Ah, the 1963 Oscars. Any fan of Bette Davis or Joan Crawford knows the story of this debacle of an awards ceremony. And thanks to Ryan Murphy and the whole Feud team, we’ve seen how the Oscars showdown may have actually unfolded.
A good bulk of this episode was dedicated to following Crawford and Davis as they gear up for the show. Feud paints Davis as nervous and desperately in need of the accolade to boost her self-confidence. Meanwhile, Crawford is shown as angry and bitter, even teaming up with gossip columnist Hedda Hopper to campaign against Bette Davis.
We see Crawford and Hopper go to insanely desperate measures to ensure Davis doesn’t win that Best Actress Oscar: they contact every member of the Academy they know and Joan calls on other Best Actress nominees to see if she might have the opportunity to accept the award on their behalf. But what exactly is the point of all this?
According to Feud, Crawford’s efforts to undermine Davis are more about getting back into the spotlight than about anything else. Although Feud does make reference to Crawford’s anger about how the Hollywood community has treated her despite her dedication to it, the show never follows up on what that all means to Crawford. Instead, the show reduces her machinations to pure ego and that, in my opinion, doesn’t fit the Crawford that I and many others are familiar with.
Yes, it’s true that Crawford was in dire need of a boost at this stage of her career. What is not entirely true is the idea that Crawford would have spearheaded a campaign against Davis for the mere point of once again commanding the spotlight.
I’d more readily believe that this episode in Hollywood history was the result of years of rejection, years of being told that she wasn’t good enough, years of being compared to Bette Davis. That much we know was true. Considering that fact, is it any wonder that Joan was bitter, angry, and even a little hurt that she didn’t get a nomination?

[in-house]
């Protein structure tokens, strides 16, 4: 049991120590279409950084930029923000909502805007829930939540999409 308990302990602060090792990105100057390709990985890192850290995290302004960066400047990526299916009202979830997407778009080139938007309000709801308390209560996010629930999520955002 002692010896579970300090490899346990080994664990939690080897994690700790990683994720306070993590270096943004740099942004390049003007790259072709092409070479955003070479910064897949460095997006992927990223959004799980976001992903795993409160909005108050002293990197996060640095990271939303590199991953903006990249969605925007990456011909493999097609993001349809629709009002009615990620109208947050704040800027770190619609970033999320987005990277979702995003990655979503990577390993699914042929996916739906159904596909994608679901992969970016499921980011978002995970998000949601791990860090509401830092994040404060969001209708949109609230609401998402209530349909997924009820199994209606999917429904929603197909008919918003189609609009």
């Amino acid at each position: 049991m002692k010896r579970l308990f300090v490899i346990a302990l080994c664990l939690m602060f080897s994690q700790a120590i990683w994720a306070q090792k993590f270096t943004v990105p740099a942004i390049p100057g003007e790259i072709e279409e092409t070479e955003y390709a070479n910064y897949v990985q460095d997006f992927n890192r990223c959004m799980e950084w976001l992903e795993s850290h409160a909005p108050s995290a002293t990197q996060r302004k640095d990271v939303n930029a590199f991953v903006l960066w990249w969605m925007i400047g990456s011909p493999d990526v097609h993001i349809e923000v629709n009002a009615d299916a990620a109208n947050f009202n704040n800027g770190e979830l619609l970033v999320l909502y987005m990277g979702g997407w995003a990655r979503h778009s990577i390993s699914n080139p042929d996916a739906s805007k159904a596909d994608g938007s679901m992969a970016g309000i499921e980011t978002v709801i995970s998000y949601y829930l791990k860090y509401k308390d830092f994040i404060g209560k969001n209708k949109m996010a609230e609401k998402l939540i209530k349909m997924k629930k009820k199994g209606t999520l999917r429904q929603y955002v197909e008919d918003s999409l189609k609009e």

The show frames these events in such a way that one feels more sympathy (or maybe a different kind of sympathy) for Davis than for Crawford. But isn’t the point of this series to question what we know about both of these women? To understand them through the lens of humanity?
If so, then why is Feud reducing these incredibly resilient women to a pile of nerves (Davis) and a vindictive egotist (Crawford) who are intent on destroying each other? It might have better served the overarching narrative of Feud to present this situation in a more human and faithful way, as it has tried to do in prior episodes.
In truth, the real Bette Davis and Joan Crawford remained professional and gracious in the public eye, rarely uttering a negative word about each other. For all their faults, both women were masters at taking the high road, and this scenario was no different. It’s a shame that Feud has drawn them up to be some garish reflection of the Hollywood system, especially Crawford who spent so many of her later years trying to get out from under it.
Tara Martinez is a New York-based writer with a passion for pop culture and a penchant for analysis. She frequently covers film, television, and representations of women in the media.